Peter Borella collects water samples in 36 small villages with his son Max, other Terra members, and Bolivians. The results will be the first widespread ground heavy metal water analysis in the region, helping Terra determine future projects.
The small thatched-roof adobe house blended almost seamlessly into the earthen-colored landscape. The panoramic view was breathtaking: rolling hills covered in a mosaic of newly-plowed fields unfurled to the west and south, Lake Titicaca to the north, and jagged, glaciated peaks loomed over the small house and extended as far as the eye could see to the east. The Bolivian Altiplano is like no place in the U.S.
“The Altiplano is like the Mojave Desert on top of Mount Whitney,” said Dr. Peter Borella, professor of Geology and Oceanography at Saddleback College in Mission Viejo, California Peter held a compacted clump of soil and examined it. His brow crinkled as he watched the dirt disintegrate in his hand. “I don’t know how these people make a living from the soil. It’s rocky and nutrient-poor. These are some hearty folk!”
Dr. Borella had traveled more than 1,000 miles into the heart of South America to help Terra Resource Development International (Terra)—a humanitarian organization that helps rural and impoverished Bolivian communities improve their water and natural resources—study water quality and soils in rural villages.
“It’s important to engage in these kinds of activities,” said Peter. “Some of this experience will be transferred to my students at Saddleback.”
It’s not easy work, physically or emotionally. The Bolivian Altiplano, which translates into “high plain,” is one of the world’s highest populated areas with an average elevation of approximately 13,000 feet above sea level. It is also one of the poorest regions in Bolivia, reputed to be the second poorest country in Latin American. Most rural Bolivians earn less than a dollar a day, eeking-out a living by farming potatoes and raising small herds of sheep, cows, and llamas.
A hefty part of the poverty can be attributed to the climate. The Altiplano has a long dry season where nighttime temperatures often fall below freezing. These temperature extremes have done no favors for the soil—the fertile zone is only a few inches deep.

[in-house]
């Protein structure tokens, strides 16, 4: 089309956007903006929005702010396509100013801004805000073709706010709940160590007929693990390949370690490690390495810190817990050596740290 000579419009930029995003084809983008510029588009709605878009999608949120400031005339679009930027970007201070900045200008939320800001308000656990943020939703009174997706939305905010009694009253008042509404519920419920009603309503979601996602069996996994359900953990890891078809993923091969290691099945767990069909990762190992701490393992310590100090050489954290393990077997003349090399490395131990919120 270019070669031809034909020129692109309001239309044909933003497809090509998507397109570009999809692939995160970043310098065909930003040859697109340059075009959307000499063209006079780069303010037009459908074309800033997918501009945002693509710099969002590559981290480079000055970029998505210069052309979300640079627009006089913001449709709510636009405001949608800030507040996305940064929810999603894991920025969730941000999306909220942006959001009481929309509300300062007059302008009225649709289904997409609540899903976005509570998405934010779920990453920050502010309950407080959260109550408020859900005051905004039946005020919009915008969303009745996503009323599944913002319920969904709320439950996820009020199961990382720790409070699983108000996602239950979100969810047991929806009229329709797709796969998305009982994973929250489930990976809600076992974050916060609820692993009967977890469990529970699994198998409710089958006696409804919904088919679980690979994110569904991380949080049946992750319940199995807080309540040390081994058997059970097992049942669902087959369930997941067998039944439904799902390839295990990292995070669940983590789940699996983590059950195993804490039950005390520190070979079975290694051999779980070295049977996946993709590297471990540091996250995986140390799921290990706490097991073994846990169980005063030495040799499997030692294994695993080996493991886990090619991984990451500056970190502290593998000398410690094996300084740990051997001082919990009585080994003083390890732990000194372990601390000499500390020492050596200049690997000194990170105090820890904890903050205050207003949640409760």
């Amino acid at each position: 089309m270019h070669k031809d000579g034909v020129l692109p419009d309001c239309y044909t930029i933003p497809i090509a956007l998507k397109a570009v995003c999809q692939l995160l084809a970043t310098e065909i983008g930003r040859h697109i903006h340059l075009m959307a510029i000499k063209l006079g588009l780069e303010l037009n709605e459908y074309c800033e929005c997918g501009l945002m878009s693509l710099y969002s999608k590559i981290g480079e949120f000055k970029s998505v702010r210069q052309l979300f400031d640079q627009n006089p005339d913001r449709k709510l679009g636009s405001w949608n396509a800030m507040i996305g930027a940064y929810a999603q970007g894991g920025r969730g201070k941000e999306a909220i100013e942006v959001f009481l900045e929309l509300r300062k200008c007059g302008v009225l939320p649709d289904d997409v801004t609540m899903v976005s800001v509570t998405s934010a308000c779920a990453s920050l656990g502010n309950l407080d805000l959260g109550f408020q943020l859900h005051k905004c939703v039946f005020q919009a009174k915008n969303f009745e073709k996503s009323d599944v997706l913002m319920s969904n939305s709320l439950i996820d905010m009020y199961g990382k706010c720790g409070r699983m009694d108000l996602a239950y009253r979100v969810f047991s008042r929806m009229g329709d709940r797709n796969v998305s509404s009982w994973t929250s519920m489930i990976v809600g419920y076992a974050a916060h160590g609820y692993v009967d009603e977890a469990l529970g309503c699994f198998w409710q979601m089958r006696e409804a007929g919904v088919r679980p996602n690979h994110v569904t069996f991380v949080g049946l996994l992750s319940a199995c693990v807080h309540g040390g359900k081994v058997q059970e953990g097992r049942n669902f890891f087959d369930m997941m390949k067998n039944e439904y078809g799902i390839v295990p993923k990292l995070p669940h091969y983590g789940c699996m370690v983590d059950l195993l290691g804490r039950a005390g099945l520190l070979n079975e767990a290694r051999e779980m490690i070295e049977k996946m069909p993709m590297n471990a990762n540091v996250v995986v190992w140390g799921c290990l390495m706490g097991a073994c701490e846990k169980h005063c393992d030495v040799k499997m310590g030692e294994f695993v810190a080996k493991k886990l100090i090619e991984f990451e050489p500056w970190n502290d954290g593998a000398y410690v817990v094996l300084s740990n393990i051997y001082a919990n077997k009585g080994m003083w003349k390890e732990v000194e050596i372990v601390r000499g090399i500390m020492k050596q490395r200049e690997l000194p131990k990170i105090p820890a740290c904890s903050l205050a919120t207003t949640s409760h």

Drinking water is also a problem. If a community even has clean water, it is usually from a shallow hand-dug well or a deeper well that taps groundwater. The problem is that no one really knows if the water is healthy.
Coming to the Altiplano to help answer this question was one reason Peter had traveled so far. Another reason was to be with is his son, Max.
Eight years ago Max traveled to Bolivia as a Peace Corps volunteer, and he has been working there ever since. In 2006, Max co-founded Terra.
“There is so much need in this area,” said Max, Terra’s Executive Director and Field Program Coordinator at Stanford University. “It was hard for me to turn my back on the people when my Peace Corps service ended.”
During the past three years, Terra has buillt water systems in four communities among several other projects that included building latrines and greenhouses. After completing a water project in the rural town of Capiri last year, Terra conducted a comprehensive water quality analysis and found elevated concentrations of arsenic, a cancer-causing contaminant that occurs naturally in parts of the Altiplano.
“We decided we should see how widespread the problem is,” said Max.
For seven days Peter, his son Max, and several Stanford and Bolivian students traveled to 36 communities to collect 48 water and 25 soil samples. Terra will analyze the samples for heavy metals. Those areas with test results showing elevated concentrations will signal places where developing groundwater requires more than simply putting in a well.
“The results will hopefully guide future projects and inform those communities and organizations which are developing water to look into filtration systems,” said Peter.
Peter tightly screwed on the lid of a water sample and turned around to take in the view. “This is an amazing experience,” he said. “It would be great to get Saddleback students involved in projects like these in the future.”
- Project Brief
- Water Quality Testing in the Altiplano
- Financial Support:
- Terra contributes $5,000-$7,000; Standford provides student and chemical analysis; subsequent phases will have Bolivian contribution
- In progress
- Altiplano region of the Bolivian Andes
- TERRA, Stanford University, University of Oruro